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Case Study: ADHD and Dyslexia

🕑 3 minutes read
Posted February 25, 2016

Associate’s Name & Discipline:
Emily Robins, MSOT, OTR/L

Name Of Organization:
St. Luke’s Witwer Children’s Therapy

9 year-old female

Presenting Problems:

  • Diagnoses of ADHD and dyslexia
  • Sleep difficulties (3-5 hours per night)
  • Difficulty with handwriting, fine motor/gross motor skills, and visual motor integration
  • Difficulty with sensory processing and with transitions and/or changes in day-to-day life
  • Other challenges include: core strength, visual efficiency, auditory processing skills, poor integration of respiration with functional tasks

Patient is a 9 year-old female with diagnoses of ADHD, dyslexia, and a history of torticollis. She was born 35 weeks gestation and spent 4 weeks in the NICU. The patient received prior outpatient occupational, physical and speech therapies beginning at 6 months of age. She has a history of difficulty sleeping since birth, typically sleeping only 3-5 hours per night. After waking up early in the morning, she is unable to return to sleep.

Therapeutic Goals:

1.      Improve sensory modulation, including sleep.

2.      Increase independence with self-care skills (shoe tying, fasteners, bathing, toileting)

3.      Improve bilateral coordination and balance in order to ride a bike independently.

4.      Improve visual motor and fine motor coordination for increased handwriting legibility.

iLs Program Used:
The iLs Pillow was loaned to the client for use at home to help her with sleep and anxiety. She used the iLs Pillow 7 nights in a row and then returned it to the clinic. An in-clinic iLs Sensory Motor Program (with bone conduction) was then begun and used simultaneously during occupational therapy (OT) sessions.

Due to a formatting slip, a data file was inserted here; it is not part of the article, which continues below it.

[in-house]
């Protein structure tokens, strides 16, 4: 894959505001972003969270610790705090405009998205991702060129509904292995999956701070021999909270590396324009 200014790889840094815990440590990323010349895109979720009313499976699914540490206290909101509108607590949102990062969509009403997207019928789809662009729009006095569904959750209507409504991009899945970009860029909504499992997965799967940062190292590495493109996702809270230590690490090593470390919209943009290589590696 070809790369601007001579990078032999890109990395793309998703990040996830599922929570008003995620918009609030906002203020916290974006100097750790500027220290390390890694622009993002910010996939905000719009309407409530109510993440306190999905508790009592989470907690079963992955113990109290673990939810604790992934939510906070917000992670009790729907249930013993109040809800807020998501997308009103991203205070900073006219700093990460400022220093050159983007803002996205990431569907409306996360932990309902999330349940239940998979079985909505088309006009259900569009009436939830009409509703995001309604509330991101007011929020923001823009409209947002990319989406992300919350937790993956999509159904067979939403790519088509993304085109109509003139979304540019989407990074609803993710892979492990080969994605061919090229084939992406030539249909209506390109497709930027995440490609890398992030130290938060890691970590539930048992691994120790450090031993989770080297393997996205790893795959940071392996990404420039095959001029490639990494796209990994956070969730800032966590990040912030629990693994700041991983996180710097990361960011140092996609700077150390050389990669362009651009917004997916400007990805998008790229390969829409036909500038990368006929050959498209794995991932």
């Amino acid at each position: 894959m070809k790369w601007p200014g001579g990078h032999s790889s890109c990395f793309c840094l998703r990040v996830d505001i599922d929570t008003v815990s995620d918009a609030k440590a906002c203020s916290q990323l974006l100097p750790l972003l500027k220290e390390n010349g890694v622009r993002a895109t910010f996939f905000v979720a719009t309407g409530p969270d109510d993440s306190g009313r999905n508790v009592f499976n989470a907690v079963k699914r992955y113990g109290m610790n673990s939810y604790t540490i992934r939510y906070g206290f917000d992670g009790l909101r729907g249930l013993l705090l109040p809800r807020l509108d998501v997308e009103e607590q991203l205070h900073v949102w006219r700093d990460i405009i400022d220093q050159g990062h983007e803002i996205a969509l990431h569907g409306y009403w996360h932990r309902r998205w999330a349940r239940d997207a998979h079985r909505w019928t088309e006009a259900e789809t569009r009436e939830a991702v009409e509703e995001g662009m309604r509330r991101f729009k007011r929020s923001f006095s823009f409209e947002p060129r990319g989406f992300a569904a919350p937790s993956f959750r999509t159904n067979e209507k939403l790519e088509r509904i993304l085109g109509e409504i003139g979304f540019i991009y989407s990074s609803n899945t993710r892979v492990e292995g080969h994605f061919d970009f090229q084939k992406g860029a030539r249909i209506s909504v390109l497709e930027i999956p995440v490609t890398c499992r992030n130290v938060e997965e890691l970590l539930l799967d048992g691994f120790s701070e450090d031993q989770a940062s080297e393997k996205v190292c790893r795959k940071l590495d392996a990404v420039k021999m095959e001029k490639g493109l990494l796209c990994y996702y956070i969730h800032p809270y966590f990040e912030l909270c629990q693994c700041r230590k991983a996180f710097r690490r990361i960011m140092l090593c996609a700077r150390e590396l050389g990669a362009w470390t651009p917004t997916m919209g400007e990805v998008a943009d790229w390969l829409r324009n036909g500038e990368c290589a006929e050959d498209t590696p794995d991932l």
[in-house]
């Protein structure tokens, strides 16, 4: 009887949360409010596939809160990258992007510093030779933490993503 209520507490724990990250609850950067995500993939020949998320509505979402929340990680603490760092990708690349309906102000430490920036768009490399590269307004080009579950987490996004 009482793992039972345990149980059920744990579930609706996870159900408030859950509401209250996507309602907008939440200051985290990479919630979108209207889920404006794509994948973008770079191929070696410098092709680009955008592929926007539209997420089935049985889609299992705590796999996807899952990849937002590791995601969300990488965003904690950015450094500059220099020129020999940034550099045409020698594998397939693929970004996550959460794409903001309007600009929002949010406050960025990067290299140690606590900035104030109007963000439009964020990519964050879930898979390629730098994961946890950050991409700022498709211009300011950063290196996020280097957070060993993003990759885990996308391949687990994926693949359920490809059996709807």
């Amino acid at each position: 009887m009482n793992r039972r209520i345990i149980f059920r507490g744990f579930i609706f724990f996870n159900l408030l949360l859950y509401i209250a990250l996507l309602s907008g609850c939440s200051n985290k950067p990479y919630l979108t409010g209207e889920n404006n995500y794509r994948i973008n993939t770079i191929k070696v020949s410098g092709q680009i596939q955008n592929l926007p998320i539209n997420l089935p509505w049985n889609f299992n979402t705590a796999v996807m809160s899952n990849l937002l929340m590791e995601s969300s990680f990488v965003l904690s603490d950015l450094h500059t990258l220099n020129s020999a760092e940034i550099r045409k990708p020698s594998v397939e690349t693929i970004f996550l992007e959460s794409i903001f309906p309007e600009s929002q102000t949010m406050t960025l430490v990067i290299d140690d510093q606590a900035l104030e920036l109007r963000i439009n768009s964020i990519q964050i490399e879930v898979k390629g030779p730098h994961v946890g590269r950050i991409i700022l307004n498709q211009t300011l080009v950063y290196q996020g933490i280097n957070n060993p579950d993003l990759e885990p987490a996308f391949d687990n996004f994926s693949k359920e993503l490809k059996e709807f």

Other Interventions used:
Patient participated in outpatient OT 2-3 times per week for 60 minutes. Treatment sessions focused on improving bilateral coordination/motor planning, visual/vestibular/auditory neurological triad integration, core strength, upper extremity strength/stability, reflex integration, self-care skills and fine motor coordination. Simultaneous to OT sessions, she used iLs’ Sensory Motor program.

Summary of Changes:
Previous to using the iLs Pillow, the patient slept only 3-5 hours per night and typically was unable to go back to sleep. While using the iLs Pillow, she slept uninterrupted 8-9 hours a night for 5 nights, for the first time in her life. After 7 days, the family returned the Pillow. Immediately following, the patient began sleeping only 5-6 hours per night for 2-3 nights and then returned to her previous 3-5 hours per night.

The patient also reported feeling “not tired” during the time she was using the Pillow. The patient’s mother reported her daughter “was more tolerant of things going on around her” and “more alert…on top of it to answer questions.” The patient’s parents reluctantly returned the Pillow at the end of the 7-day loan period and requested information on purchasing one for long term use.

After acquiring an iLs Pillow to use permanently at home, this 9 year-old girl is again sleeping 8-10 hours/night. Her mother reports, “Her color is a lot better, doesn’t have that zombie look to her anymore. She seems to have more energy and is more accepting to every day ups and downs. She has been waking up and saying to me that she isn’t tried at all.”

Dr. Minson Comments:

This history of a 9 year-old girl with insomnia clearly demonstrates that improvement in her sleep pattern was by virtue of the iLs Pillow. Before the pillow she had sleep duration of only 3-5 hours. During use of the iLs pillow, she gratefully slept 8-9 hours uninterrupted, awakening feeling refreshed and “not tired”. Upon returning the pillow, she relapsed to her previous level of insomnia. This withdrawal effect proves categorically that the intervention was the determining factor for the improved sleep and it was not from other factors.

Disturbed sleep in children is on the rise in this country. We well know how disruptive loss of sleep can be for creating a myriad of emotional and behavioral problems, not only in children but also in adults. Irritability, short tempered behaviors and depressed moods are common with poor sleep. iLs is conducting multiple sleep studies with the iLs Pillow (ADHD, ASD and insomnia) over the coming 6 months to measure effects in a controlled manner. We are hopeful that there appears to be a simple and effective solution for mitigating the painful consequences that arise from lack of sleep.

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